- Battlestrike: Shadow of Stalingrad aka. Battlestrike: Force of Resistance 2 by City Interactive (2009)
- Code of Honor 3: Desperate Measures by City Interactive (2009)
- Wolfschanze II by City Interactive (2009)
- Special Forces by City Interactive (2010)
- Terrorist Takedown 3 by City Interactive (2010)
- Gotham City Impostors by Monolith Productions (2012)
Modified LithTech engine
- Elite Forces: WWII Normandy by Third Law Interactive (2001)
- WWII: Iwo Jima by Third Law Interactive (2001)
- Middle-earth: Shadow of Mordor by Monolith Productions (2014) (Modified Lithtech Jupiter Extended with Nemesis System)
- Vietnam: Black Ops by Fused Software (2000)
- Vietnam 2: Special Assignment by Single Cell Software (2001)
- Crisis Team: Ambulance Driver by Antidote Entertainment (2001)
- Alcatraz: Prison Escape by Zombie Inc. (2001)
- Elite Forces: Navy SEALs by Jarhead Games (2002)
- Navy SEALs: Weapons of Mass Destruction by Jarhead Games (2003)
- Arthur's Quest: Battle for the Kingdom by 3LV Games (2003)
- Heat Project by Doobic (2003)
- Wolfteam by Softnyx (2007)
- Repulse by Aeria Games (2012)
- "AvP2: Primal Hunt Review". planetavp.com. 2002-11-08. Retrieved 2009-07-06.
It’s built on the same engine, LithTech’s Talon, so don’t expect much in the way of graphical upgrades. PH retains the sharp, colorful look of AvP2, with clean textures and effective lighting, but doesn’t quite hold up to some other recently released high-profile games
- "Aliens vs. Predator 2". Eurogamer. 2002-01-10. Retrieved 2009-07-06.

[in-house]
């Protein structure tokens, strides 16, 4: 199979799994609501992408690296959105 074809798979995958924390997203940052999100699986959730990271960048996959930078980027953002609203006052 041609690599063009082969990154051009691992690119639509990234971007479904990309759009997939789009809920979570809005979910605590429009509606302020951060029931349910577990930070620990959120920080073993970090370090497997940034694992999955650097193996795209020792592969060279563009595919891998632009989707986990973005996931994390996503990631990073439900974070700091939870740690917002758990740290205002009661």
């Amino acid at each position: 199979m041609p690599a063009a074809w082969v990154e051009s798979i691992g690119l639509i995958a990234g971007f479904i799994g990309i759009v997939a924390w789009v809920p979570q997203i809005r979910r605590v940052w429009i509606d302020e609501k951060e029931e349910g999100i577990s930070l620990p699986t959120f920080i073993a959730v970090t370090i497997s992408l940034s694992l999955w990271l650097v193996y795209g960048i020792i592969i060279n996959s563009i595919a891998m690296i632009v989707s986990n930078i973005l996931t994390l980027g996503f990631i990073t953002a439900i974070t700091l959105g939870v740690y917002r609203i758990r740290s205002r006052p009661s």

The same engine that powered No One Lives Forever, LithTech 2.5, is employed to handle the activities, but it's an odd choice. It isn't as visually stimulating as Quake III Arena - a game which is already well past its second birthday(...)and combined with some less than dramatic scenery (which is par for the course on LithTech apparently(...)
- "No One Lives Forever". gaming-age.com. Retrieved 2009-07-06.
While LithTech 2.5 isn't as graphically stunning as the Quake and Unreal engines, it still is an attractive game that runs well even on modest hardware, which, in this reviewer's opinion, is the proverbial 'bottom line' when it comes to graphics
- "Purge Review". gamingexcellence.com. 2003-05-08. Retrieved 2009-07-06.
As for the graphics, Purge is not in any way revolutionary. It uses the outdated LithTech Talon engine (with slight modifications), and delivers graphics accordingly. The textures are low quality and fairly bland
- "GDC 2001: Looking at LithTech 3.0". GameSpot. 2001-03-24. Retrieved 2009-07-05.
The engine's multiplayer has been overhauled to add client-side prediction(...)As seen in games like Quake III, such prediction routines make network games much more playable for modem users
- "GDC 2001: Shogo 2 revealed?". GameSpot. 2001-03-22. Retrieved 2012-09-05.
...featured a giant anime-style robot presumed to be from a sequel to Shogo: Mobile Armor Division...Monolith's CEO Jason Hall stated plainly that the demo was designed to showcase the latest version of the LithTech engine [2001's LithTech 3.0]...
- "LithTech Jupiter powering NOLF sequel". GameSpot. 2001-11-12. Retrieved 2009-07-06.
- "Graphics Technologies in Games: F.E.A.R". ixbtlabs.com. 2006-10-20. Retrieved 2009-09-20.
When LithTech 1.0 was released, it couldn't compare with more famous engines like Quake and Unreal. It lacked support for some modern graphics technologies, which were supported by the above-mentioned engines. In return, it was very easy to use, because it was initially developed as part of DirectX, to facilitate game development by third-party companies
- "Western Outlaw: Wanted Dead or Alive Review". GameSpot. 2003-12-22. Retrieved 2009-07-06.
According to the manual, Western Outlaw's graphics engine is the LithTech Talon system, which is the same one used in Aliens Versus Predator 2.